Africa Ogowai River
coast miles congo water mouth
AFRICA OGOWAI RIVER The Ogowai (pron. Ogowee) river, the delta of which forms Cape Lopez, immedaitely S. of the equator, is a great stream which is believed to drain a large area of the forest zone between the Niger and the Congo ; as yet, its lower coast is only known to a distance of 200 miles from the sea. Above the delta the main stream of the river, named the Okanda, breaks through the edge of the plateau, and is joined by the Onango, a tributary from the coast range of the Sierra Complida. Below this confluence the river is a mile and a half in average width, its depth varying from 15 to 50 feet. The delta is formed by the two main branches into which the Ogowai divides at about 30 miles from the coast, and is a swampy flat, covered with mangroves.
Tho Congo or Zaire must be considered the second river of Africa in point of area of drainage, and it is the first in respect of the volume of water which it discharges to the ocean. There remains but little doubt that the head streams of this vast river arc those which supply the great lacustrine system discovered by Dr Livingstone in his recent journeys south and west of Lake Tanganyika. Through these lakes the river, which rises in the upland north of Lake Nyassa, named in different parts of its course the Chambeze, Luapula, or Lualaba, flows in great bends to west and northward, to where it passes into the unknown country still to be explored in the heart of the continent. The Lualaba has a great tributary named the Lufira, from the south; and it is almost certain that the Kassabi river, which springs in the Mossamba Mountains, in the interior borders of Angola, is also one of the feeders of this great river. The Guango river, rising in the same mountains, nearer Angola, must also join the Congo lower down in its valley. At the furthest point on the Lualaba reached by Livingstone, in about lat. 6° S. and long. 25° E., the great river had a breadth of from 2000 to 6000 yards, and could not be forded at any season of the year. Every circumstance connected with this river - its direction, the time of its annual rising, and the volume of its water which could be discharged by the Congo mouth alone - point to its identity with this river. The explorer Tuckey, who, in 1816, followed up the Congo from its mouth on the west coast further than any one, found it, above the cataracts which it forms in breaking through the coast range, to have a width of from 2 to 4 English miles, and with a current of from 2 to 3 miles an hour; and his statement that at the lowest stage of its waters it discharges 2,000,000 of cubic feet of water per second, has been confirmed by more recent surveys. Forty miles out from its mouth its waters are only partially mingled with that of the sea, and some nine miles from the coast they are still perfectly fresh. The Congo is the only one of the large African rivers which has any approach to an estuary, contrasting in this respect with those which have delta mouths.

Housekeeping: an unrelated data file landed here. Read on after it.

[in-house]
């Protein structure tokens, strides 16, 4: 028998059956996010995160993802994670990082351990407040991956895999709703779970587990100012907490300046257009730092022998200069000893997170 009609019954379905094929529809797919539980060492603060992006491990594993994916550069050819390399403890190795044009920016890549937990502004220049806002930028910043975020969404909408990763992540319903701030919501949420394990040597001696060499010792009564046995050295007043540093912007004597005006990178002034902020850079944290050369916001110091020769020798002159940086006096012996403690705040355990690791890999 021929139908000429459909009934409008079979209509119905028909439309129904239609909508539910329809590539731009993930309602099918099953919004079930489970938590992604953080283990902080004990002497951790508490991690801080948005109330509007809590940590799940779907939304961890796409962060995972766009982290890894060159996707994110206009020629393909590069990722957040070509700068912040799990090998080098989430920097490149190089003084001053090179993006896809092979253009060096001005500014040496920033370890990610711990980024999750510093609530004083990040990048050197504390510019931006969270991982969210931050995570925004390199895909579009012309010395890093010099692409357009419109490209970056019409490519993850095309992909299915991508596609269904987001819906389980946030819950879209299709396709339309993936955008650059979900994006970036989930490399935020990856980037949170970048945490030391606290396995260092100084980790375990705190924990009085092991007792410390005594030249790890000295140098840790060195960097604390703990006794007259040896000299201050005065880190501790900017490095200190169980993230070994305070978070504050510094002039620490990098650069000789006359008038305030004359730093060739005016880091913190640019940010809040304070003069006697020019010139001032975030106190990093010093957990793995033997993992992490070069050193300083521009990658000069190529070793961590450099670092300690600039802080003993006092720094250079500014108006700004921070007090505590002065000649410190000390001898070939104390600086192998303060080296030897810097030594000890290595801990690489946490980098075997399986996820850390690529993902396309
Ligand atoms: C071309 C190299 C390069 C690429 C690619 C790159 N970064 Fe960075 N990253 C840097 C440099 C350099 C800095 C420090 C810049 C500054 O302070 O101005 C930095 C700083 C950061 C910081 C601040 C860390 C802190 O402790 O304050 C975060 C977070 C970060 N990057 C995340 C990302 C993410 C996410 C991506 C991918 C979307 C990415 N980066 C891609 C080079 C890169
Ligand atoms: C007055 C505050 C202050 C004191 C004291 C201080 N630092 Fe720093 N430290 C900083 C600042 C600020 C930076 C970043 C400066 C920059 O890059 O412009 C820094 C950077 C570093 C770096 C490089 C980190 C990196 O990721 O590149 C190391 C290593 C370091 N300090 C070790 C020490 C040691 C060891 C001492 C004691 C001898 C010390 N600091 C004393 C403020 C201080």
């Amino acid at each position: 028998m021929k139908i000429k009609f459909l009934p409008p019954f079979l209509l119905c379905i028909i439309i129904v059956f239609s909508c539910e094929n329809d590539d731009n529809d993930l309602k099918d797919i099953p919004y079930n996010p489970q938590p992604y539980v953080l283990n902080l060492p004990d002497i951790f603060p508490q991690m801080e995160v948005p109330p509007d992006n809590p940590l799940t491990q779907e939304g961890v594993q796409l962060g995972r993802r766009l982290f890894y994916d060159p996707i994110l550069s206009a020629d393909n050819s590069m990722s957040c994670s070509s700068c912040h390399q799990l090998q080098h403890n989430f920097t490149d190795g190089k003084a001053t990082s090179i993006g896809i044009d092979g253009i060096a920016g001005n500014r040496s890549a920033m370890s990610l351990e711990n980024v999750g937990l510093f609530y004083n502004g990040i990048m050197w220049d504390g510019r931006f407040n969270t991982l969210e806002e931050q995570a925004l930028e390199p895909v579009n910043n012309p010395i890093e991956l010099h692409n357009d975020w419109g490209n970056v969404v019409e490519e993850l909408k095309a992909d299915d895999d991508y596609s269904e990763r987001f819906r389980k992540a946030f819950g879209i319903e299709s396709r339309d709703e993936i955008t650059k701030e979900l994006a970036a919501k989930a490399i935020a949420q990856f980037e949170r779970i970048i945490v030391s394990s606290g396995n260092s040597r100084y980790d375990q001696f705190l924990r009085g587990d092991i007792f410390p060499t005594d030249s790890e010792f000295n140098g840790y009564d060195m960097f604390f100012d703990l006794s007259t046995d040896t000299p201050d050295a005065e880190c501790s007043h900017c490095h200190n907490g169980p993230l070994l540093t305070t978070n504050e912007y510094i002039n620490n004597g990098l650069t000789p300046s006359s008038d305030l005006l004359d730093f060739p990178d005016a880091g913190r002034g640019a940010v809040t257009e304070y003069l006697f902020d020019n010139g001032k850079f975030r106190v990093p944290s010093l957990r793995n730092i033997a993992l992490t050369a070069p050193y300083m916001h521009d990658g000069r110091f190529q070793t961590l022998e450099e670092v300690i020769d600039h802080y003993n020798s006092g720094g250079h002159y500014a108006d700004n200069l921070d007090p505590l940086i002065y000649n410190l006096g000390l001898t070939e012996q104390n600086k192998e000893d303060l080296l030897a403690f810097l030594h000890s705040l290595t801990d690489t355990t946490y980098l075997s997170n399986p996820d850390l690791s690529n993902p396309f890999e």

The Coanza, the most important river of Angola, in respect of its affording a navigable channel for 140 miles from its mouth, rises in a broad valley formed by the Mossamba Mountains in the interior of Benguela, and curves north-westward to the ocean. Its upper course is rapid, and its navigation only begins after the last of its cataracts has been passed; the mouth is closed by a bar. The Cunene river has its rise in the opposite watershed of the mountains, its springs being close to those of the Coanza, and its course is soutli•v tst-ward, forming the southern limit of the territory of Mossamedes. It is the most southerly river of the central fertile zones of Africa on this side of the continent, and appears to be suitable for navigation throughout the greater part of its length - rising from 15 to 20 feet at times of flood, but having such a depth, at its lowest stage, as to be only passable by canoes.
From the Cunene, in lat. 17° S., to the Orange river in 29° S., the dry belt of the South African desert zone intervenes, and there are no permanent rivers on the land sloping to the sea. The coast lands from the edge of the plateau are, however, furrowed by numerous water-courses, which are filled only after the occasional rainfalls.
The Orange river also belongs for the greater part of its lower course to the water-courses of the arid belt, but it receives such a constant supply from its head streams, which descend from the high lands near the east coast of the continent, as to be able to maintain a perennial flow in its channel, which, however, is so shallow as to be of no value for navigation. Its main head streams are theVaal and Nu Gariep or Orange, which rise on the opposite slopes of one of the summits of the Drakenberg range, called the Mont aux Sources. After encircling the Orange River Free State, these rivers unite near the centre of this part of the continent to form the Orange, which continues westward to the Atlantic, but without receiving any permanent tributary. The chief water channels which periodically carry supplies to it from the south are Brak and the Great Hartebeeste; from the Kalahari region in the north come the Molopo and Nosula channels. Midway between the union of the head streams and the ocean the river forms a great fall of 150 feet in height.